Majority Leader Hoyer confirmed in a speech last week that Democrats intend to raise taxes on upper-income wage earners—tax increases that will also significantly impact small business and cost jobs. Raising taxes in the midst of the worst recession in 30 years is a profoundly bad idea, but now Hoyer is saying that middle class tax increases are also needed.
Broken Promises: Less than two years into Obama’s presidency, Democrats are breaking en masse from their campaign pledge to avoid raising taxes on middle income families. According to the Tax Policy Center, increasing taxes on the middle-class will raise taxes on those making less than $250,000 by over $1.3 trillion.
Tax and Spend: Majority Leader Hoyer’s rhetoric is consistent with the policies that have been adopted since President Obama assumed office. Spending has increased by nearly $1.8 trillion; non-defense discretionary spending has skyrocketed 84 percent. And while the debt and deficits continue to increase far beyond sustainable levels, the only solution the Democrats have adopted is more spending, followed by even more taxes. As troubling as massive tax increases are, even more troubling, is the fact that most of the tax increases implemented by the Democrats have not gone toward improving our fiscal crisis, but have been allocated toward increasing the size of government.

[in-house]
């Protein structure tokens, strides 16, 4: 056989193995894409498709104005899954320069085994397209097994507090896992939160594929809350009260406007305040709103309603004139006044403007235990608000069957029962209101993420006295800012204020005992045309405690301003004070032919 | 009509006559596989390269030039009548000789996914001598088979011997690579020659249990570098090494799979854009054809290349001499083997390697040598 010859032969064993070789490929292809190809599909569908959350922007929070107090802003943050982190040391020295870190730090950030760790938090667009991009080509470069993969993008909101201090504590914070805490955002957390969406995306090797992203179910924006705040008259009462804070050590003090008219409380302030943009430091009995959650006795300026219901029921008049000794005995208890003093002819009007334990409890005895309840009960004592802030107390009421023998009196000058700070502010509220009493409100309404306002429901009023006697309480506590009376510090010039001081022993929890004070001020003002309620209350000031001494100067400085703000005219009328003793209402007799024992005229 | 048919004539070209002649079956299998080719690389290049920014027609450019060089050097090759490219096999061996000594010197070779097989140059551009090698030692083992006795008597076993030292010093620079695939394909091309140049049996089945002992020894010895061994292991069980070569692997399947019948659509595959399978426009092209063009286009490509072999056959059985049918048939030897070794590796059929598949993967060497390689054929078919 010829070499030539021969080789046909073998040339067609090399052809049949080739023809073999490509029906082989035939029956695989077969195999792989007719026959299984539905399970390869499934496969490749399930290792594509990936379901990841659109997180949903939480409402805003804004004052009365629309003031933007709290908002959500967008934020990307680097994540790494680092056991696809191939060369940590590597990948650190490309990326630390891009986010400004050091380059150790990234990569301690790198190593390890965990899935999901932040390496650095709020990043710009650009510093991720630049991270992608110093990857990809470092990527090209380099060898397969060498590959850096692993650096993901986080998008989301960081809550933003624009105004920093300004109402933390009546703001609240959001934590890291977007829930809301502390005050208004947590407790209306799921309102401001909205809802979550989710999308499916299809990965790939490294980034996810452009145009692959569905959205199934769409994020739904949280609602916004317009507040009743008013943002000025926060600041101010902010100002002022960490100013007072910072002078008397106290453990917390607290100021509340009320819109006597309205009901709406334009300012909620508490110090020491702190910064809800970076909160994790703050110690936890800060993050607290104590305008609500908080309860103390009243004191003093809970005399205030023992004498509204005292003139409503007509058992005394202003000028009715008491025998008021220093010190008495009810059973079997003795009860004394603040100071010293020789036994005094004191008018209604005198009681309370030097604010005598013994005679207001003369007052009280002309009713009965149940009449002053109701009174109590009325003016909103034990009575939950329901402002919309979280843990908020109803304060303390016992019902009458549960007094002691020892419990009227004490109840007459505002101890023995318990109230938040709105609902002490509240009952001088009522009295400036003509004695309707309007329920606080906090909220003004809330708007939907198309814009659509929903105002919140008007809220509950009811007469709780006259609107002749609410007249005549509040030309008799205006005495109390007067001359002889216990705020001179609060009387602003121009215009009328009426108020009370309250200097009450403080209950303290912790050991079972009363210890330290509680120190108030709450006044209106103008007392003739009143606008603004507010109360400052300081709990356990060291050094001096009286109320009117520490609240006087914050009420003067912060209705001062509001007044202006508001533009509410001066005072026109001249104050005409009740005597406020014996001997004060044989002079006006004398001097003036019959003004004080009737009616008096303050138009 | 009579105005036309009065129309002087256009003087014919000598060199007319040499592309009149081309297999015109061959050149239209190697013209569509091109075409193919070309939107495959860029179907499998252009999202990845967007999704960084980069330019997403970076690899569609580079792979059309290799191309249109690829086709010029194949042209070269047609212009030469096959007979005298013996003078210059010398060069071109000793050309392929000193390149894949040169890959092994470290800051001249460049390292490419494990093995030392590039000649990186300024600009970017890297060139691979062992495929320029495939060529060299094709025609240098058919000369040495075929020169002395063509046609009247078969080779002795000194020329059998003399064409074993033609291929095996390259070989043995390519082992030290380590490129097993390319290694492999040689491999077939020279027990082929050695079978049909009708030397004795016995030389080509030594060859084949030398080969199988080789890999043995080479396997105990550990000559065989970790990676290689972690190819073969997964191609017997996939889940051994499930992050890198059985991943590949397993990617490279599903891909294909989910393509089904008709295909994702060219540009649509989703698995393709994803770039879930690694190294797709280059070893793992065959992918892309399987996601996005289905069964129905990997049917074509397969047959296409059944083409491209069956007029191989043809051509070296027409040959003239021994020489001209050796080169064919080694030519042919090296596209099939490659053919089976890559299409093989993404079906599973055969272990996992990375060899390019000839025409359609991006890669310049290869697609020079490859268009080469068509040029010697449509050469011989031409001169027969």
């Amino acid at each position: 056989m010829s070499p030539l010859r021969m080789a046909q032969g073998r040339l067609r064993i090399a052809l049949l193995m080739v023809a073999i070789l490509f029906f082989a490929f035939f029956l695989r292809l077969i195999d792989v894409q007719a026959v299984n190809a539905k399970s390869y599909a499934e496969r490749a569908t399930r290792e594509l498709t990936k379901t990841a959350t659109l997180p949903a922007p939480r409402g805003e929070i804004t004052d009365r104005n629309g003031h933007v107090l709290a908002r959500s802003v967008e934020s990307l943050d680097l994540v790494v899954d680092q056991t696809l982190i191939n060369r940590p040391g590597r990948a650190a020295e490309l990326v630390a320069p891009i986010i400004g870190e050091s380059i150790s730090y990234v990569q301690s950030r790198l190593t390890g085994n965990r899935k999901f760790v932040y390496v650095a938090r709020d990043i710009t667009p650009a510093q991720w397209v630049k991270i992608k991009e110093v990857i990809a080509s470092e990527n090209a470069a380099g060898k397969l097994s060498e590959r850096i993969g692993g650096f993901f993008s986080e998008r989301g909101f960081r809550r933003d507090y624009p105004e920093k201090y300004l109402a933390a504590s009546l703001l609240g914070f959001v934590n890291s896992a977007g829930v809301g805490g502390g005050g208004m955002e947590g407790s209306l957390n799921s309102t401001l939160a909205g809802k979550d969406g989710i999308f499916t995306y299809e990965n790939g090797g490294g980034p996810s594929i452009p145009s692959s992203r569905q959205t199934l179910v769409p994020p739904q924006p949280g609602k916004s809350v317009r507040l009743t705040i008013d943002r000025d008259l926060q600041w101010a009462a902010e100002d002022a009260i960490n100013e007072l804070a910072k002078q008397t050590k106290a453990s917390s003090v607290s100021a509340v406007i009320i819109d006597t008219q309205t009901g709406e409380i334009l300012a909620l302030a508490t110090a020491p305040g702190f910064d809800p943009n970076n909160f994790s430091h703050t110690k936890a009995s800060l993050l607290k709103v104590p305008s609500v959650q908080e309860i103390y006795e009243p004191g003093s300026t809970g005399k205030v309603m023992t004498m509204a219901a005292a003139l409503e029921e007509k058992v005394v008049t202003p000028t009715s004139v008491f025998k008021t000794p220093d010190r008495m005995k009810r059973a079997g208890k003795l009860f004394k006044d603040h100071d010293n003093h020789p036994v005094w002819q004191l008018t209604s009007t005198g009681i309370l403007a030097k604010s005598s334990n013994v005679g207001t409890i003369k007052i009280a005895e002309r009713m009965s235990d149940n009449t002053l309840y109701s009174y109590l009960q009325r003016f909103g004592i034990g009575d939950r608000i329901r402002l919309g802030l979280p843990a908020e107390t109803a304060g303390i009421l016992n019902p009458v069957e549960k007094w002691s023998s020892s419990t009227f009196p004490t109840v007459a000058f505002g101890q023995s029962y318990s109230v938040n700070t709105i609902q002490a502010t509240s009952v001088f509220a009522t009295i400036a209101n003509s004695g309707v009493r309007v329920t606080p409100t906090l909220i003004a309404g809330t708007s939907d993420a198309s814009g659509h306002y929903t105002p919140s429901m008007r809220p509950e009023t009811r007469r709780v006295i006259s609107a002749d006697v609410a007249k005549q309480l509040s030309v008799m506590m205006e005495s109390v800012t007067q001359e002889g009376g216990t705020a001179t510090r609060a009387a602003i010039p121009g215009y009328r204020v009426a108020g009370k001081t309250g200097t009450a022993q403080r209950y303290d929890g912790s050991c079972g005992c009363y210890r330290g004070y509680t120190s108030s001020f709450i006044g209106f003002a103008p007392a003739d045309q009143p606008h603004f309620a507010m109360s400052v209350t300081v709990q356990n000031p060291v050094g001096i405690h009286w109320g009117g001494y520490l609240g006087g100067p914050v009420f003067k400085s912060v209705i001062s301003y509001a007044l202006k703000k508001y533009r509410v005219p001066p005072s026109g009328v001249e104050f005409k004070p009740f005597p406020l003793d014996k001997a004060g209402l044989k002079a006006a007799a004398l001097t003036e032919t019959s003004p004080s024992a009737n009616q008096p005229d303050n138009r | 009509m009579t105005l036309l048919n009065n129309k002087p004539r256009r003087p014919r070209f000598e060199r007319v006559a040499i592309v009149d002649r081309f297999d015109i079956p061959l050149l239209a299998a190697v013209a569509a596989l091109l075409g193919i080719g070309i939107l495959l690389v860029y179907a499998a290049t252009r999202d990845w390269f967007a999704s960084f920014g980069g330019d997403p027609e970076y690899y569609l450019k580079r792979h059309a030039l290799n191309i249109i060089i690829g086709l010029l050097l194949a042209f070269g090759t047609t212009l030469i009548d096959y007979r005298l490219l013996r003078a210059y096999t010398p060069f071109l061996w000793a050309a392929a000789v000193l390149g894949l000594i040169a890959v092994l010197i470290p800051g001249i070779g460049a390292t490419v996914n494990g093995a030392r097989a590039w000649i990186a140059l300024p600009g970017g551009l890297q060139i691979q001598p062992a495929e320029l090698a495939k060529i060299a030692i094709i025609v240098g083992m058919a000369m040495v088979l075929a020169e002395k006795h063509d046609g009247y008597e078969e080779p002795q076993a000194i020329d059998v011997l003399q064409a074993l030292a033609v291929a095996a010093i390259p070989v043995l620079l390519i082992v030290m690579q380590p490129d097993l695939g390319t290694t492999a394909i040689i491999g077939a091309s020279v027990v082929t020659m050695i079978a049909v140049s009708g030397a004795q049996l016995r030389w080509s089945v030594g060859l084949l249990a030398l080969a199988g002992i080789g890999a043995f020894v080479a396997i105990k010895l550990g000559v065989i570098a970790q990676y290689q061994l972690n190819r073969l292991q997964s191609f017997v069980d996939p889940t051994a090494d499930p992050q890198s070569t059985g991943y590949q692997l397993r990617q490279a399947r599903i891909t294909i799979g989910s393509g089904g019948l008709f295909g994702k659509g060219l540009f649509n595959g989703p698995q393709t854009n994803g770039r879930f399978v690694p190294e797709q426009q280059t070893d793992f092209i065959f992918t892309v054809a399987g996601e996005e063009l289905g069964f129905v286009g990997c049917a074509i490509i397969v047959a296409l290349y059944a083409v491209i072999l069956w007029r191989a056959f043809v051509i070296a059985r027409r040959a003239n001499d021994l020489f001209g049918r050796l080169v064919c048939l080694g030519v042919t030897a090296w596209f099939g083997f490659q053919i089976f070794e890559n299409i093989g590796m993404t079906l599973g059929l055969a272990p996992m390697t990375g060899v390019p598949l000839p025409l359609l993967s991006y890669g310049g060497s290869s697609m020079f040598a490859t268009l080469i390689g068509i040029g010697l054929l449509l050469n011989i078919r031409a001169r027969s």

As Chart 1 shows, the credibility associated with the Democrats proposed spending freeze is laughable. However, no one is laughing about the $670 billion in tax increases already implemented, and the trillions in new taxes that are currently being proposed.
The Real Story: As part of Leader Hoyer’s arguments for across-the-board tax increases, he consistently points to the success of the 1990’s, and associates the 1993 tax increases as being responsible for “ushering in a decade of prosperity.” However, there are substantial differences between then and now. First, bipartisan compromises cut the size of government from nearly 22 percent of the economy [GDP] in 1990 to 18.2 percent of the economy [GDP] in 2000—well below the historical average. Current Democrat budgets significantly increase the size of government and never allow spending to drop below 23 percent of the economy [GDP] for the next ten years [See chart 2]. Secondly, the greatest real GDP growth during that time period began in 1997, after substantive tax cuts such as the Taxpayer Relief Act was implemented, which included, among others, reductions to the lowest marginal tax rate, estate tax, and capital gains taxes.
Finally, the increase in taxes is not necessarily correlated to an increase in government revenue. In fact, economic variables can play a much larger role. After the ’01 and ’03 tax cuts were absorbed into the economy, there was a significant increase in government revenue. After the 2003 tax cuts were passed, revenue increased from 16.2 percent of the economy [GDP] to 18.5 percent of the economy [GDP] by 2007.
The public is tired of Democrat excuses for the need to constantly increase taxes. In the midst of the second worst economic contraction, people need tax relief—not tax increases—and the government needs to be scaled back with real spending restraint.